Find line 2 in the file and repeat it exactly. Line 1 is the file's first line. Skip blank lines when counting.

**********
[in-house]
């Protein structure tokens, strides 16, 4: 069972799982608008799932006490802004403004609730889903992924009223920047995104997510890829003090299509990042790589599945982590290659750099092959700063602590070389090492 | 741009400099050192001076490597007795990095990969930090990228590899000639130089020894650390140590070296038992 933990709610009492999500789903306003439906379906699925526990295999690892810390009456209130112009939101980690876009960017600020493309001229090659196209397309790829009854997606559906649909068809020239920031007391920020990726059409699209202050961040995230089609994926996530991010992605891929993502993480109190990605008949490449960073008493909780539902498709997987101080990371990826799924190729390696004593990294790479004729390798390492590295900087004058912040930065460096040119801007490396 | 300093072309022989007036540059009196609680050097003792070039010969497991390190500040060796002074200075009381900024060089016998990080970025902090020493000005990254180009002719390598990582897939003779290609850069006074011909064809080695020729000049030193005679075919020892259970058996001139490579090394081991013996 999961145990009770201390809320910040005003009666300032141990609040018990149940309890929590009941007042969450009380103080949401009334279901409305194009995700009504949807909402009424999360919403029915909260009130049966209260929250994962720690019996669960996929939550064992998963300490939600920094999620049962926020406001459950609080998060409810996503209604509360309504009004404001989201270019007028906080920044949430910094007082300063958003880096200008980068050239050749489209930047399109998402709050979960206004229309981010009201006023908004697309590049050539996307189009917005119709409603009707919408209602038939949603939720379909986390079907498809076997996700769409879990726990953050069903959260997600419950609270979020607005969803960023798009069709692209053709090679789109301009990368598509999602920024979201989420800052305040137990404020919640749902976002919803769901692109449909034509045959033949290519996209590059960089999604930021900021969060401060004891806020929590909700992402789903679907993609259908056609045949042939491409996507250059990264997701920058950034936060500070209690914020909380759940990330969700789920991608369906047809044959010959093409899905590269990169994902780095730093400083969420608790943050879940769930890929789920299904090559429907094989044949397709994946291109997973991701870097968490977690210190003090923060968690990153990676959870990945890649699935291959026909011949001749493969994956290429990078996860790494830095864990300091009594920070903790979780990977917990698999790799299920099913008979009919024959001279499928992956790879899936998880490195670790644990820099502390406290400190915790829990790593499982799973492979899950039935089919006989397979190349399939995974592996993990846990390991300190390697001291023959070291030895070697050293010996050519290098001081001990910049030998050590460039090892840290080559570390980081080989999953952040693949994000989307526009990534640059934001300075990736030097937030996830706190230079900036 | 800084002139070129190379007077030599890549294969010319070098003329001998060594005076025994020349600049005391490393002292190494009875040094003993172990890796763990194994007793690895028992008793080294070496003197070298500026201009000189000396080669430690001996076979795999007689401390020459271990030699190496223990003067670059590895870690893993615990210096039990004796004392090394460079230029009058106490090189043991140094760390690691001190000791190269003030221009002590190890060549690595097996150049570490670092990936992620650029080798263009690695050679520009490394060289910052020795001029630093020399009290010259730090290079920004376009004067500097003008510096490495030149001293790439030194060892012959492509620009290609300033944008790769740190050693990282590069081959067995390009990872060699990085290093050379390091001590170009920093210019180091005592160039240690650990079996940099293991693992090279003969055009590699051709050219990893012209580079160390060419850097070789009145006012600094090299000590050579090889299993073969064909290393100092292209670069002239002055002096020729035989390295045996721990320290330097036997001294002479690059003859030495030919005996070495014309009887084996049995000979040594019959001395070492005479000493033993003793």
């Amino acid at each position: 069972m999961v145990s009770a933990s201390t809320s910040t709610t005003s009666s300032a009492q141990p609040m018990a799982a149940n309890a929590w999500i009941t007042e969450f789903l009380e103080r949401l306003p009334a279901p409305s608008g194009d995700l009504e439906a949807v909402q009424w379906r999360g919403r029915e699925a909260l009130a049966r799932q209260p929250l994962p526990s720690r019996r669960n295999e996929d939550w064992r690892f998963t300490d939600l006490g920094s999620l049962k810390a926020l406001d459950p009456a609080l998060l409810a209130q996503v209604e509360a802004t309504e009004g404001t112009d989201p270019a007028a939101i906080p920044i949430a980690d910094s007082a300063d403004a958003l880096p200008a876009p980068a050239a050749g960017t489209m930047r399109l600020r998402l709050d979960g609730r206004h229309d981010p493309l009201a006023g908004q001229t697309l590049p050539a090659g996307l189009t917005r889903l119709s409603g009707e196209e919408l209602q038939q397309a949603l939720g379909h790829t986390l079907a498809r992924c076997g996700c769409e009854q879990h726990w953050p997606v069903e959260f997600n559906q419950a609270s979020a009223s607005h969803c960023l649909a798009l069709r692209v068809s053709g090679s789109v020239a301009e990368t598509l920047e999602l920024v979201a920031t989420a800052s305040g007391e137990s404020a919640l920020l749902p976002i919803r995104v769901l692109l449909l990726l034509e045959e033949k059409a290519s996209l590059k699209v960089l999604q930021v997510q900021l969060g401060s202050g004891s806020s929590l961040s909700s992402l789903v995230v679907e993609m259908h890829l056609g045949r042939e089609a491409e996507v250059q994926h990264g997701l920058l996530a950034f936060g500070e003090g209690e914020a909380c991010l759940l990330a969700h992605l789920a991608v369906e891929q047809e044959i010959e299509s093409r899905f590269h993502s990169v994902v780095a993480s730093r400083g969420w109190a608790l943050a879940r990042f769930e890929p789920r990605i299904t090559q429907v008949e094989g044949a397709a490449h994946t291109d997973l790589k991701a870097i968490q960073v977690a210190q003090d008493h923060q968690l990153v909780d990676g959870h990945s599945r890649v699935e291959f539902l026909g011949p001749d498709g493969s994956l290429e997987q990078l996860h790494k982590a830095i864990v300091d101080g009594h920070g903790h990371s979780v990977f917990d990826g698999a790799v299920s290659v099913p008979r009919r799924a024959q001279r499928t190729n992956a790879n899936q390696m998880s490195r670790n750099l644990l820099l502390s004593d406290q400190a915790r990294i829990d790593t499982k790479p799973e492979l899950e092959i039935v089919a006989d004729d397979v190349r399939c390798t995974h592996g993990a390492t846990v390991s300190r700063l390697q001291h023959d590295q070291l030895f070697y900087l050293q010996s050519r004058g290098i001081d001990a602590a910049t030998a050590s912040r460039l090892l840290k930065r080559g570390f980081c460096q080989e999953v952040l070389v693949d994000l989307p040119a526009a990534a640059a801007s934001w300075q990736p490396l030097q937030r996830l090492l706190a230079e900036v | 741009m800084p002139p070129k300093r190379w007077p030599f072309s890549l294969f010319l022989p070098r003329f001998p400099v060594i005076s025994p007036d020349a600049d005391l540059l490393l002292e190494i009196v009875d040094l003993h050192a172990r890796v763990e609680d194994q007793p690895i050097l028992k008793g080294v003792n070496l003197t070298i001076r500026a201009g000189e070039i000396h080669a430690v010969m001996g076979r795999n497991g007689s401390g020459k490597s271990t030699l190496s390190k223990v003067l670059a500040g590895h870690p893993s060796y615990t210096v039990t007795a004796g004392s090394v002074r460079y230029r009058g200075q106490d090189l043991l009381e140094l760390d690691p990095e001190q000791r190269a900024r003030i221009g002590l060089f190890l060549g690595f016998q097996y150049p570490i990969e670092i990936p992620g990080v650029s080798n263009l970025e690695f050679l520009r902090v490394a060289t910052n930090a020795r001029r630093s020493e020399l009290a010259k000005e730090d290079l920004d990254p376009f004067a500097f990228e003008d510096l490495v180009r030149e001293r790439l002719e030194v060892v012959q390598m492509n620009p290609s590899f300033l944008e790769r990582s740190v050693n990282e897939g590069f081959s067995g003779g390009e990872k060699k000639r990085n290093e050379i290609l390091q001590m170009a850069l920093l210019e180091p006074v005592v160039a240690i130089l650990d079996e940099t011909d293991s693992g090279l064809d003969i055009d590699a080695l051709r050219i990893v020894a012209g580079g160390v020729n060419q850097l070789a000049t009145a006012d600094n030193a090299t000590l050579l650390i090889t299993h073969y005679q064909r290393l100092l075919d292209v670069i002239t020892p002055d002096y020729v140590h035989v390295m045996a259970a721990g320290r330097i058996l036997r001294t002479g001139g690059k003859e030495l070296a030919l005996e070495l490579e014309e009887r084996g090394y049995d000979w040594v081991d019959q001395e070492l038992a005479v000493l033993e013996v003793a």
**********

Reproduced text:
């Protein structure tokens, strides 16, 4: 069972799982608008799932006490802004403004609730889903992924009223920047995104997510890829003090299509990042790589599945982590290659750099092959700063602590070389090492 | 741009400099050192001076490597007795990095990969930090990228590899000639130089020894650390140590070296038992 933990709610009492999500789903306003439906379906699925526990295999690892810390009456209130112009939101980690876009960017600020493309001229090659196209397309790829009854997606559906649909068809020239920031007391920020990726059409699209202050961040995230089609994926996530991010992605891929993502993480109190990605008949490449960073008493909780539902498709997987101080990371990826799924190729390696004593990294790479004729390798390492590295900087004058912040930065460096040119801007490396 | 300093072309022989007036540059009196609680050097003792070039010969497991390190500040060796002074200075009381900024060089016998990080970025902090020493000005990254180009002719390598990582897939003779290609850069006074011909064809080695020729000049030193005679075919020892259970058996001139490579090394081991013996 999961145990009770201390809320910040005003009666300032141990609040018990149940309890929590009941007042969450009380103080949401009334279901409305194009995700009504949807909402009424999360919403029915909260009130049966209260929250994962720690019996669960996929939550064992998963300490939600920094999620049962926020406001459950609080998060409810996503209604509360309504009004404001989201270019007028906080920044949430910094007082300063958003880096200008980068050239050749489209930047399109998402709050979960206004229309981010009201006023908004697309590049050539996307189009917005119709409603009707919408209602038939949603939720379909986390079907498809076997996700769409879990726990953050069903959260997600419950609270979020607005969803960023798009069709692209053709090679789109301009990368598509999602920024979201989420800052305040137990404020919640749902976002919803769901692109449909034509045959033949290519996209590059960089999604930021900021969060401060004891806020929590909700992402789903679907993609259908056609045949042939491409996507250059990264997701920058950034936060500070209690914020909380759940990330969700789920991608369906047809044959010959093409899905590269990169994902780095730093400083969420608790943050879940769930890929789920299904090559429907094989044949397709994946291109997973991701870097968490977690210190003090923060968690990153990676959870990945890649699935291959026909011949001749493969994956290429990078996860790494830095864990300091009594920070903790979780990977917990698999790799299920099913008979009919024959001279499928992956790879899936998880490195670790644990820099502390406290400190915790829990790593499982799973492979899950039935089919006989397979190349399939995974592996993990846990390991300190390697001291023959070291030895070697050293010996050519290098001081001990910049030998050590460039090892840290080559570390980081080989999953952040693949994000989307526009990534640059934001300075990736030097937030996830706190230079900036 | 800084002139070129190379007077030599890549294969010319070098003329001998060594005076025994020349600049005391490393002292190494009875040094003993172990890796763990194994007793690895028992008793080294070496003197070298500026201009000189000396080669430690001996076979795999007689401390020459271990030699190496223990003067670059590895870690893993615990210096039990004796004392090394460079230029009058106490090189043991140094760390690691001190000791190269003030221009002590190890060549690595097996150049570490670092990936992620650029080798263009690695050679520009490394060289910052020795001029630093020399009290010259730090290079920004376009004067500097003008510096490495030149001293790439030194060892012959492509620009290609300033944008790769740190050693990282590069081959067995390009990872060699990085290093050379390091001590170009920093210019180091005592160039240690650990079996940099293991693992090279003969055009590699051709050219990893012209580079160390060419850097070789009145006012600094090299000590050579090889299993073969064909290393100092292209670069002239002055002096020729035989390295045996721990320290330097036997001294002479690059003859030495030919005996070495014309009887084996049995000979040594019959001395070492005479000493033993003793």